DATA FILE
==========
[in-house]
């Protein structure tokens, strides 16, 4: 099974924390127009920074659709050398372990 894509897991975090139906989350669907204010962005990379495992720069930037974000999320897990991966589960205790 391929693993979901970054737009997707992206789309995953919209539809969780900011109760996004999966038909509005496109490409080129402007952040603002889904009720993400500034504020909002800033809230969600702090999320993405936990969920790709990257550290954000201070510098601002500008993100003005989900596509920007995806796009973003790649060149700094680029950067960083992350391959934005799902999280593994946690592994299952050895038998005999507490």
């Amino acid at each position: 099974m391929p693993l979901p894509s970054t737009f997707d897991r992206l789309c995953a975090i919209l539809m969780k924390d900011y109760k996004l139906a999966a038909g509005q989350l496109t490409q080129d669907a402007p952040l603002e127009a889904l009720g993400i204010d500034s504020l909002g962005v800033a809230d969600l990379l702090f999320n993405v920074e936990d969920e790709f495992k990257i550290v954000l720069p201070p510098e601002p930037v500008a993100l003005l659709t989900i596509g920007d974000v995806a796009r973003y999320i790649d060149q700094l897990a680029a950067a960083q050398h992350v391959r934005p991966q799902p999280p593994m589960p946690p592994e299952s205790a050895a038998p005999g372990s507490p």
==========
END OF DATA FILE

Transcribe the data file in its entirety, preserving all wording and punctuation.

[in-house]
């Protein structure tokens, strides 16, 4: 099974924390127009920074659709050398372990 894509897991975090139906989350669907204010962005990379495992720069930037974000999320897990991966589960205790 391929693993979901970054737009997707992206789309995953919209539809969780900011109760996004999966038909509005496109490409080129402007952040603002889904009720993400500034504020909002800033809230969600702090999320993405936990969920790709990257550290954000201070510098601002500008993100003005989900596509920007995806796009973003790649060149700094680029950067960083992350391959934005799902999280593994946690592994299952050895038998005999507490």
């Amino acid at each position: 099974m391929p693993l979901p894509s970054t737009f997707d897991r992206l789309c995953a975090i919209l539809m969780k924390d900011y109760k996004l139906a999966a038909g509005q989350l496109t490409q080129d669907a402007p952040l603002e127009a889904l009720g993400i204010d500034s504020l909002g962005v800033a809230d969600l990379l702090f999320n993405v920074e936990d969920e790709f495992k990257i550290v954000l720069p201070p510098e601002p930037v500008a993100l003005l659709t989900i596509g920007d974000v995806a796009r973003y999320i790649d060149q700094l897990a680029a950067a960083q050398h992350v391959r934005p991966q799902p999280p593994m589960p946690p592994e299952s205790a050895a038998p005999g372990s507490p």